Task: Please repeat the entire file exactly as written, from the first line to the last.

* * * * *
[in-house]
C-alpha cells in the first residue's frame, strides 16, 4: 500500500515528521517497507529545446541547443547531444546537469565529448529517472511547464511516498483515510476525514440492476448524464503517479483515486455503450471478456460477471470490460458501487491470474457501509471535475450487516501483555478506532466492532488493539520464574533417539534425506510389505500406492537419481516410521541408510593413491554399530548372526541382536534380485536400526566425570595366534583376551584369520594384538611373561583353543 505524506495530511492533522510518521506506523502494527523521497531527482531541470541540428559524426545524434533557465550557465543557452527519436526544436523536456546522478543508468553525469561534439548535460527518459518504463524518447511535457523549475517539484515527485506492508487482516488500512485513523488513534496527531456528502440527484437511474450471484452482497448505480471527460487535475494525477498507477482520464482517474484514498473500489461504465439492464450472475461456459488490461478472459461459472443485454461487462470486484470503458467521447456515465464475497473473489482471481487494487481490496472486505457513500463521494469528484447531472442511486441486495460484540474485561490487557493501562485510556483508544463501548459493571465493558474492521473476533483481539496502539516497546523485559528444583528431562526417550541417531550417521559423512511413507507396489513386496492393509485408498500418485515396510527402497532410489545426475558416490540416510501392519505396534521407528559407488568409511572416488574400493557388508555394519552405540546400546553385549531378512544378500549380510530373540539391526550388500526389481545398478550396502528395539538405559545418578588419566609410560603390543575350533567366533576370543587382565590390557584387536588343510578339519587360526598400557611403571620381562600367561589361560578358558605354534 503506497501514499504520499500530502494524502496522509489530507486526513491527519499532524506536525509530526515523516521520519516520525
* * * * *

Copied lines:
[in-house]
C-alpha cells in the first residue's frame, strides 16, 4: 500500500515528521517497507529545446541547443547531444546537469565529448529517472511547464511516498483515510476525514440492476448524464503517479483515486455503450471478456460477471470490460458501487491470474457501509471535475450487516501483555478506532466492532488493539520464574533417539534425506510389505500406492537419481516410521541408510593413491554399530548372526541382536534380485536400526566425570595366534583376551584369520594384538611373561583353543 505524506495530511492533522510518521506506523502494527523521497531527482531541470541540428559524426545524434533557465550557465543557452527519436526544436523536456546522478543508468553525469561534439548535460527518459518504463524518447511535457523549475517539484515527485506492508487482516488500512485513523488513534496527531456528502440527484437511474450471484452482497448505480471527460487535475494525477498507477482520464482517474484514498473500489461504465439492464450472475461456459488490461478472459461459472443485454461487462470486484470503458467521447456515465464475497473473489482471481487494487481490496472486505457513500463521494469528484447531472442511486441486495460484540474485561490487557493501562485510556483508544463501548459493571465493558474492521473476533483481539496502539516497546523485559528444583528431562526417550541417531550417521559423512511413507507396489513386496492393509485408498500418485515396510527402497532410489545426475558416490540416510501392519505396534521407528559407488568409511572416488574400493557388508555394519552405540546400546553385549531378512544378500549380510530373540539391526550388500526389481545398478550396502528395539538405559545418578588419566609410560603390543575350533567366533576370543587382565590390557584387536588343510578339519587360526598400557611403571620381562600367561589361560578358558605354534 503506497501514499504520499500530502494524502496522509489530507486526513491527519499532524506536525509530526515523516521520519516520525